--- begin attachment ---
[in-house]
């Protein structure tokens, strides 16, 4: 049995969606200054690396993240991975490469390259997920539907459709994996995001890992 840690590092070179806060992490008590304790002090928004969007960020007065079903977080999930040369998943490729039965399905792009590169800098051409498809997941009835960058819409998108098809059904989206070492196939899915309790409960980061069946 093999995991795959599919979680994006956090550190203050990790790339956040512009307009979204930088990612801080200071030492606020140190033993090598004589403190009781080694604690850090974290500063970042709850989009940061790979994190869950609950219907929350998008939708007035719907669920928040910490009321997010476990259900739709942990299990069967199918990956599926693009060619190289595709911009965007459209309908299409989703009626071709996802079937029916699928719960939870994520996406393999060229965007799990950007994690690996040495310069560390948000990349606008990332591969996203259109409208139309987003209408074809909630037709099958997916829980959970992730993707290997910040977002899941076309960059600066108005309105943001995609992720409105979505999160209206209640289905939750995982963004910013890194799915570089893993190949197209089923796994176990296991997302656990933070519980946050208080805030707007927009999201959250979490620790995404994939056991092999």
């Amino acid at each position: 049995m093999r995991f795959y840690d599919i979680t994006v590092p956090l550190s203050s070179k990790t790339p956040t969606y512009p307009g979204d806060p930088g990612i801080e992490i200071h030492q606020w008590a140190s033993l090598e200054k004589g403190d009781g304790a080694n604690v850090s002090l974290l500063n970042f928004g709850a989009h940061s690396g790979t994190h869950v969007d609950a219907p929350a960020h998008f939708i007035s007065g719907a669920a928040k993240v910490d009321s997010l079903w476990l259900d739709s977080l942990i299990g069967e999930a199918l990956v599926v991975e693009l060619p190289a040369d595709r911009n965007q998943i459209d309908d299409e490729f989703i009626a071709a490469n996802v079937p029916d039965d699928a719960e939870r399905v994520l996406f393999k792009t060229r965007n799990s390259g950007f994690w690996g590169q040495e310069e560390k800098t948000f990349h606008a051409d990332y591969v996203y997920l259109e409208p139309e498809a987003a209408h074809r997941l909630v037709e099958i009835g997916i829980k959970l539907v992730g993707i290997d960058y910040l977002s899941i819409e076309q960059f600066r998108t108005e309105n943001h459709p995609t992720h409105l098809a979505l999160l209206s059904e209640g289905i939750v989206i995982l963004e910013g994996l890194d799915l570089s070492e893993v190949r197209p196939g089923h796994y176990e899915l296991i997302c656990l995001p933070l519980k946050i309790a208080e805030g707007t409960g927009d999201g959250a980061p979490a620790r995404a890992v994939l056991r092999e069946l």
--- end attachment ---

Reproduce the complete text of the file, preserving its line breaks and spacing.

[in-house]
């Protein structure tokens, strides 16, 4: 049995969606200054690396993240991975490469390259997920539907459709994996995001890992 840690590092070179806060992490008590304790002090928004969007960020007065079903977080999930040369998943490729039965399905792009590169800098051409498809997941009835960058819409998108098809059904989206070492196939899915309790409960980061069946 093999995991795959599919979680994006956090550190203050990790790339956040512009307009979204930088990612801080200071030492606020140190033993090598004589403190009781080694604690850090974290500063970042709850989009940061790979994190869950609950219907929350998008939708007035719907669920928040910490009321997010476990259900739709942990299990069967199918990956599926693009060619190289595709911009965007459209309908299409989703009626071709996802079937029916699928719960939870994520996406393999060229965007799990950007994690690996040495310069560390948000990349606008990332591969996203259109409208139309987003209408074809909630037709099958997916829980959970992730993707290997910040977002899941076309960059600066108005309105943001995609992720409105979505999160209206209640289905939750995982963004910013890194799915570089893993190949197209089923796994176990296991997302656990933070519980946050208080805030707007927009999201959250979490620790995404994939056991092999």
């Amino acid at each position: 049995m093999r995991f795959y840690d599919i979680t994006v590092p956090l550190s203050s070179k990790t790339p956040t969606y512009p307009g979204d806060p930088g990612i801080e992490i200071h030492q606020w008590a140190s033993l090598e200054k004589g403190d009781g304790a080694n604690v850090s002090l974290l500063n970042f928004g709850a989009h940061s690396g790979t994190h869950v969007d609950a219907p929350a960020h998008f939708i007035s007065g719907a669920a928040k993240v910490d009321s997010l079903w476990l259900d739709s977080l942990i299990g069967e999930a199918l990956v599926v991975e693009l060619p190289a040369d595709r911009n965007q998943i459209d309908d299409e490729f989703i009626a071709a490469n996802v079937p029916d039965d699928a719960e939870r399905v994520l996406f393999k792009t060229r965007n799990s390259g950007f994690w690996g590169q040495e310069e560390k800098t948000f990349h606008a051409d990332y591969v996203y997920l259109e409208p139309e498809a987003a209408h074809r997941l909630v037709e099958i009835g997916i829980k959970l539907v992730g993707i290997d960058y910040l977002s899941i819409e076309q960059f600066r998108t108005e309105n943001h459709p995609t992720h409105l098809a979505l999160l209206s059904e209640g289905i939750v989206i995982l963004e910013g994996l890194d799915l570089s070492e893993v190949r197209p196939g089923h796994y176990e899915l296991i997302c656990l995001p933070l519980k946050i309790a208080e805030g707007t409960g927009d999201g959250a980061p979490a620790r995404a890992v994939l056991r092999e069946l």